Canadian Cancer Statistics, 2012 - Cancer death rate down but increase in new cases

09 May 2012

Montreal, QC -

The cancer death rate is going down in Canada, resulting in nearly 100,000 lives saved in 20 years (from 1988 to 2007). These are two of the findings contained in Canadian Cancer Statistics, 2012, a report released today by the Canadian Cancer Society (CCS) in collaboration with the Public Health Agency of Canada and Statistics Canada.

“Despite this drop in the death rate, cancer remains the leading cause of death in Quebec and across the country. The CCS believes that to ease the burden of cancer, we must prioritize the fight against smoking as well as the use of early screening in the years ahead,” states André Beaulieu, spokesperson for the CCS – Quebec Division.

Highlights from Canadian Cancer Statistics 2012

  • Between 1988 and 2007, overall death rates in all forms of cancer dropped by 21% in men and 9% in women.
  • During the same period, the decline in the death rate among women was smaller due to the increase in the lung cancer death rate (associated with smoking).
  • There was a decline in death rates of the four major cancers, namely lung, breast, prostate, and colorectal. These account for the majority (53%) of new cancer cases that will be diagnosed this year in Quebec and Canada.
  • In 2012, an estimated 47,600 new cases of cancer will be diagnosed in Quebec (186,400 in Canada[1]) and 20,000 deaths will be attributable to the disease in Quebec (75,700 in Canada).
  • On average, one person learns that he or she has cancer every 11 minutes in Quebec (every 3 minutes in Canada). Every 26 minutes, one person in Quebec dies from cancer (every 7.5 minutes in Canada).
  • Age is the leading risk factor. The number of new cases of cancer rises as the population of Quebec increases and ages. In 2012, 88% of new cancer cases and 95% of cancer-related deaths in Canada will occur among people aged 50 and older.

Prevention, smoking rate, and lung cancer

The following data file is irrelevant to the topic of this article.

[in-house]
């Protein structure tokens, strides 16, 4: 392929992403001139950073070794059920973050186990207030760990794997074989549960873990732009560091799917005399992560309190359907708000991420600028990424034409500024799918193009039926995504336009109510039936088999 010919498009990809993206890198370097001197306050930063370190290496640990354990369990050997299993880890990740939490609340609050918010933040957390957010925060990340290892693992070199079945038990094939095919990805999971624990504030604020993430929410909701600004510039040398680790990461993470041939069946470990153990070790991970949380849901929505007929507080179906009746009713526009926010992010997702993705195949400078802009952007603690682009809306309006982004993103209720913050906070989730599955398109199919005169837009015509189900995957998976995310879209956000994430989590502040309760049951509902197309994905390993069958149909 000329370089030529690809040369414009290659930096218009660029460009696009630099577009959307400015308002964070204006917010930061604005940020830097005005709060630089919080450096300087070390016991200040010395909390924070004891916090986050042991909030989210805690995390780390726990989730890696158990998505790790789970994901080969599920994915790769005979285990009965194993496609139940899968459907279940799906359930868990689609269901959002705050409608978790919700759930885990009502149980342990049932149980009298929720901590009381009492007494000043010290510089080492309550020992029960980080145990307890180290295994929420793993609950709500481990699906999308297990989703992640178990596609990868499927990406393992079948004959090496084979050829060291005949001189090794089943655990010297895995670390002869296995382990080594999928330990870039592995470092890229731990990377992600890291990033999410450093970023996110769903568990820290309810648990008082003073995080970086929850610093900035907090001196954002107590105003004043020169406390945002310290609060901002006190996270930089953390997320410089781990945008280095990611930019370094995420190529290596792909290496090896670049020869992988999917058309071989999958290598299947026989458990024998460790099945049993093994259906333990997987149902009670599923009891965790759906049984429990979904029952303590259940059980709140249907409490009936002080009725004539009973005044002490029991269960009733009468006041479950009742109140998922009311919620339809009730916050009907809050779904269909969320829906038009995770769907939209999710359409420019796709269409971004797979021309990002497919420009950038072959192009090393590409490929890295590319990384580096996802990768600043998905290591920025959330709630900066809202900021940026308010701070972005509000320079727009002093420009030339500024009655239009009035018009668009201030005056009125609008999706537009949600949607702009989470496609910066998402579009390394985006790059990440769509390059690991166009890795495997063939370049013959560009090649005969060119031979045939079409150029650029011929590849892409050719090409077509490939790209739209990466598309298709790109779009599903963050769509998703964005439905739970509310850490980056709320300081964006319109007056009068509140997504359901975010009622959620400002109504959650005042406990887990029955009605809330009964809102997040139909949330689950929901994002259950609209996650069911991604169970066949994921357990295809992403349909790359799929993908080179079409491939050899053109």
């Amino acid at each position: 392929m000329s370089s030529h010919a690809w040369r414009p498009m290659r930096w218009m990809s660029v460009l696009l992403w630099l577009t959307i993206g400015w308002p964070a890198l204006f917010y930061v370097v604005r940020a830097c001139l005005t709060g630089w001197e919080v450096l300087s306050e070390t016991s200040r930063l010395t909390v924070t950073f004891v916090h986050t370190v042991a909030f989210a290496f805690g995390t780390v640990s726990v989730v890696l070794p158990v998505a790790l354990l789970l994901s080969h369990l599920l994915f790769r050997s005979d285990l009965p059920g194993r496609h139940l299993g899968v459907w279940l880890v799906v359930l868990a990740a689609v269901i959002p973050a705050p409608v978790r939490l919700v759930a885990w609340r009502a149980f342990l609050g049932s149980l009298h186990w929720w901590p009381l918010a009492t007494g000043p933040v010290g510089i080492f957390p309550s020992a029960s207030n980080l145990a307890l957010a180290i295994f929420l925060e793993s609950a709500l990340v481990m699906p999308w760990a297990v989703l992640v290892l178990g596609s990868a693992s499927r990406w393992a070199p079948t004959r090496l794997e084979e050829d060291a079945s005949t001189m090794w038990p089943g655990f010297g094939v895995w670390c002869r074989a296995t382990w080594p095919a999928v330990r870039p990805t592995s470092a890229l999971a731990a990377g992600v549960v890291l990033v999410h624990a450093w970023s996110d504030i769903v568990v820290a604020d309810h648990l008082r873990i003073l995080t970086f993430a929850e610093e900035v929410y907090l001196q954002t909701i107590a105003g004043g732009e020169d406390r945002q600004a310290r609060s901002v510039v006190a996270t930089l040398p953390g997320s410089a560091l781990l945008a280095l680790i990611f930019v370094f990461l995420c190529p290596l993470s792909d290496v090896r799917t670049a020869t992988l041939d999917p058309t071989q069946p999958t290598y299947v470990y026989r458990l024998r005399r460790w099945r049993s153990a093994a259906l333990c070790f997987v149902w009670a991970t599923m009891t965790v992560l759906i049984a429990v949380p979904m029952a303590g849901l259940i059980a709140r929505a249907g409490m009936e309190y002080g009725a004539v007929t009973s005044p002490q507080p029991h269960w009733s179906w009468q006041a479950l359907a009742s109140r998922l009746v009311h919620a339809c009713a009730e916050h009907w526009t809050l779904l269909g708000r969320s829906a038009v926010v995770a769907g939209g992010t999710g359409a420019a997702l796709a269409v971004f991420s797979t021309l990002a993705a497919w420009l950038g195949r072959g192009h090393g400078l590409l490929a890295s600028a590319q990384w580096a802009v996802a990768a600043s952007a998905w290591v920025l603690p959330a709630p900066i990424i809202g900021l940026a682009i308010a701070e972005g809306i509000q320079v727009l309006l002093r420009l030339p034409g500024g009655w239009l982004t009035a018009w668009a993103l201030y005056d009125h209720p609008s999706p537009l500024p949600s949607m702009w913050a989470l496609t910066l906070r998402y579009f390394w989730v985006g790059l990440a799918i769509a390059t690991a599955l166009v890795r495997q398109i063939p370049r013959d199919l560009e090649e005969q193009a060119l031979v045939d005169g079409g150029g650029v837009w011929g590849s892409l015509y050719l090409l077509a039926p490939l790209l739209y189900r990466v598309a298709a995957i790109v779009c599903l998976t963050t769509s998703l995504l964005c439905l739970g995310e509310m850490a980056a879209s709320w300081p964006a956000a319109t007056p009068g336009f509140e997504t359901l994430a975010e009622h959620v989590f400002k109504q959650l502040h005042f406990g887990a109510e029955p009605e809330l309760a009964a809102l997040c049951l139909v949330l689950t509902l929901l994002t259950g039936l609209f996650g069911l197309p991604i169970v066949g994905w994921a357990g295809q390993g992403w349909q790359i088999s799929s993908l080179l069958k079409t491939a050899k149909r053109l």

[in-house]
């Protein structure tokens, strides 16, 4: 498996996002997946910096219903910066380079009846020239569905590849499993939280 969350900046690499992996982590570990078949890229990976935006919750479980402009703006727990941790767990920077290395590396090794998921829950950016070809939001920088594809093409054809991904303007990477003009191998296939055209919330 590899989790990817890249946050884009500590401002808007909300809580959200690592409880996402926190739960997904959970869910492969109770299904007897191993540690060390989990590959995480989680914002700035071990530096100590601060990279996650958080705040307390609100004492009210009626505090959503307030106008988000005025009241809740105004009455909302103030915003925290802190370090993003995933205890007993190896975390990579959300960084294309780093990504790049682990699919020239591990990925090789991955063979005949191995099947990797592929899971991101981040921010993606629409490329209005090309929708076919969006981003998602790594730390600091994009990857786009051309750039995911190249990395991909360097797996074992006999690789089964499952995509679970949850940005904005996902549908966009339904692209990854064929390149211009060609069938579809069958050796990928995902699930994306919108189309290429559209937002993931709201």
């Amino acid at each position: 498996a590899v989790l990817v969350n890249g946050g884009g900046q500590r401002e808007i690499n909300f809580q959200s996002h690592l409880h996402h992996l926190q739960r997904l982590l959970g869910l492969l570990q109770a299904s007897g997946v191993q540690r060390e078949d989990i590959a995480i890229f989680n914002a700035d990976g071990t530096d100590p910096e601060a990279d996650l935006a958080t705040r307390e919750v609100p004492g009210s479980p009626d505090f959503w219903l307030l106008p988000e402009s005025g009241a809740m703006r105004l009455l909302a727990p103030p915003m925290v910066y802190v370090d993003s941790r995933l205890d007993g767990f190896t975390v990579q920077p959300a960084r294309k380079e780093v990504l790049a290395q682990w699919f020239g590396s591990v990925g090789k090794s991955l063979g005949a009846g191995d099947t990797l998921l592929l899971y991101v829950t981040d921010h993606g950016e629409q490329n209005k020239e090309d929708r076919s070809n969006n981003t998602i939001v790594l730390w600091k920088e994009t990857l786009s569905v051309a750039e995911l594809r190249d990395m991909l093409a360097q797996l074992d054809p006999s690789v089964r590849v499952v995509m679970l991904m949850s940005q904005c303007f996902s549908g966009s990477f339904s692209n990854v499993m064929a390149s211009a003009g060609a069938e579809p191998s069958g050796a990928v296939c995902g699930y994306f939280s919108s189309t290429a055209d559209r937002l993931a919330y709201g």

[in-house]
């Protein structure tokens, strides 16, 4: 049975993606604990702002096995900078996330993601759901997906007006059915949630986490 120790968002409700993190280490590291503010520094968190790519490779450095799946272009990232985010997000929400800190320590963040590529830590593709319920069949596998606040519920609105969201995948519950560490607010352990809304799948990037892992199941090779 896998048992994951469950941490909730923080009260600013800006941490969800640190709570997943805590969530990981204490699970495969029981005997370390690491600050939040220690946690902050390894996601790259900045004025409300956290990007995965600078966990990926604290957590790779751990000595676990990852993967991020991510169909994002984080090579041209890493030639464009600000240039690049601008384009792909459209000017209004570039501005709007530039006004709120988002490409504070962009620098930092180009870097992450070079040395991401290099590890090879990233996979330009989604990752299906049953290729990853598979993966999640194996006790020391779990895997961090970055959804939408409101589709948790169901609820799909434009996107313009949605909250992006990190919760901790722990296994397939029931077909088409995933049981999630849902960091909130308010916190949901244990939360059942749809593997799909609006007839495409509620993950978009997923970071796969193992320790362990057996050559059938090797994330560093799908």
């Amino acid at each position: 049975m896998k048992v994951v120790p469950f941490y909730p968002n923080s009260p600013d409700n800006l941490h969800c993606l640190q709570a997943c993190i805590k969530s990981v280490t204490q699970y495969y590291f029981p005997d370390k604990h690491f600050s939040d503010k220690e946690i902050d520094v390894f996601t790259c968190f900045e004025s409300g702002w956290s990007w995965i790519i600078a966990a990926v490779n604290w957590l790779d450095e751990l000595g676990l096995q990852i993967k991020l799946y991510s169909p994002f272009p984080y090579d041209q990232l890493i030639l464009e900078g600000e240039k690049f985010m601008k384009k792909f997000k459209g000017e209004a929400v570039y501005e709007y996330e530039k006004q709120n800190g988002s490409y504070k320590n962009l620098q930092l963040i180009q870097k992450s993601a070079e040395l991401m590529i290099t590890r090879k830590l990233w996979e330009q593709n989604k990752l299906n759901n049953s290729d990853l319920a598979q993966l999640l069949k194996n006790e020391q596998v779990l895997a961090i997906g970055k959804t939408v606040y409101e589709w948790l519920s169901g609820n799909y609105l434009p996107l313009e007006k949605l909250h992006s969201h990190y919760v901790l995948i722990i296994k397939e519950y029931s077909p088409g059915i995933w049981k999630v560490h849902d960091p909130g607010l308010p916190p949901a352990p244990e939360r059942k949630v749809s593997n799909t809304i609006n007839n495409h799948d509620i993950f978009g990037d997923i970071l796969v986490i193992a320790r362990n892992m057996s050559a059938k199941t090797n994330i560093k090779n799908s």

The drop in the cancer death rate among men is largely attributable to the decline of smoking. In Quebec, from 1984 to 2006, the lung cancer death rate fell by 29% among men and doubled among women[2].

This rise is essentially due to the fact that smoking among women began to decline in the 1980s, but has been dropping among men since the 1960s[3].

· Nearly a third (31%) of cancer-related deaths in Quebec (27% in Canada) are imputable to lung cancer.

· Every year, lung cancer kills more men and women in Quebec than prostate cancer, colorectal cancer, ovarian cancer, pancreatic cancer, stomach cancer, and uterine cancer combined.

· Smoking accounts for about 30% of cancer deaths. It is associated with increased risk for at least 18 types of cancer, including lung, larynx, oral, stomach, pancreatic, and kidney.


In 2010, the smoking rate among men and women in Quebec was 20%, compared to 30% in 1999 and 50% in 1965. Smoking has declined sharply in the past 10 years. However, the battle is not won yet, since the rate has remained level since 2006 and, from a statistical standpoint, the number of smokers in Quebec has not changed.

“For each smoker who quits or dies, another person takes up smoking. Tobacco use accounts for one out of every three cancer deaths, and that is why the CCS continues to prioritize this issue. We believe that amending the Tobacco Act is critical and would save lives as well as reduce healthcare costs”, states Mélanie Champagne, Coordinator, Public Issues, CCS – Quebec Division.

In efforts to protect youths and prevent them from taking up smoking, key legislative and fiscal measures must promptly be adopted. Accordingly, the CCS calls for the following:

  • The government must get tough with the tobacco industry
  • A market freeze on tobacco products and ban flavours
  • Increased tobacco taxes, at least to the level in effect in Ontario (the province with the lowest tobacco taxes with the exception of Quebec)
  • Intensified efforts in the fight against tobacco contraband
  • Use of plain packaging (as in Australia and New Zealand)

The CCS was extremely disappointed at the federal government’s decision a month ago to cut funding dramatically for Health Canada’s tobacco control strategy. “The strategy has been very successful,” says Ms Champagne, “and these cuts will hinder current efforts to reduce the smoking rate. Considering the devastating effects of smoking, governments should be doing more against tobacco use, not less.”